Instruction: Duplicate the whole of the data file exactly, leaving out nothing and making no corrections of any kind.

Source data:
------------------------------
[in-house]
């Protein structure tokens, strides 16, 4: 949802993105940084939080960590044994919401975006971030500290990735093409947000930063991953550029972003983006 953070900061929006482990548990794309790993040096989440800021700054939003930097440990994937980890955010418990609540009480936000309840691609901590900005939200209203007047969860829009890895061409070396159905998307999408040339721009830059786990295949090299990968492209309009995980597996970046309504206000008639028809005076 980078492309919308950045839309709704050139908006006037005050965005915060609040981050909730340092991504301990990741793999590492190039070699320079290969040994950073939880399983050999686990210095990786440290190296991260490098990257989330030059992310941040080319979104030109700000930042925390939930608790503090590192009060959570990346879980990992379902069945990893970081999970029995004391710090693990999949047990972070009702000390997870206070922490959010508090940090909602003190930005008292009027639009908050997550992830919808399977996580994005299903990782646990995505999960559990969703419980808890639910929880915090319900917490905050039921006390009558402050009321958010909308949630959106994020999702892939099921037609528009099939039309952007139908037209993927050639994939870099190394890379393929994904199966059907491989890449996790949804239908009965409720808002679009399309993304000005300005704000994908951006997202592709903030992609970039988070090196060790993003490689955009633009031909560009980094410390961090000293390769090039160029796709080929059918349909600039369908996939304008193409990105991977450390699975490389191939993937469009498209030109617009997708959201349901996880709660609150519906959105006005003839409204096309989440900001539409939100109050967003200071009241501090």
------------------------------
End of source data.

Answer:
[in-house]
């Protein structure tokens, strides 16, 4: 949802993105940084939080960590044994919401975006971030500290990735093409947000930063991953550029972003983006 953070900061929006482990548990794309790993040096989440800021700054939003930097440990994937980890955010418990609540009480936000309840691609901590900005939200209203007047969860829009890895061409070396159905998307999408040339721009830059786990295949090299990968492209309009995980597996970046309504206000008639028809005076 980078492309919308950045839309709704050139908006006037005050965005915060609040981050909730340092991504301990990741793999590492190039070699320079290969040994950073939880399983050999686990210095990786440290190296991260490098990257989330030059992310941040080319979104030109700000930042925390939930608790503090590192009060959570990346879980990992379902069945990893970081999970029995004391710090693990999949047990972070009702000390997870206070922490959010508090940090909602003190930005008292009027639009908050997550992830919808399977996580994005299903990782646990995505999960559990969703419980808890639910929880915090319900917490905050039921006390009558402050009321958010909308949630959106994020999702892939099921037609528009099939039309952007139908037209993927050639994939870099190394890379393929994904199966059907491989890449996790949804239908009965409720808002679009399309993304000005300005704000994908951006997202592709903030992609970039988070090196060790993003490689955009633009031909560009980094410390961090000293390769090039160029796709080929059918349909600039369908996939304008193409990105991977450390699975490389191939993937469009498209030109617009997708959201349901996880709660609150519906959105006005003839409204096309989440900001539409939100109050967003200071009241501090």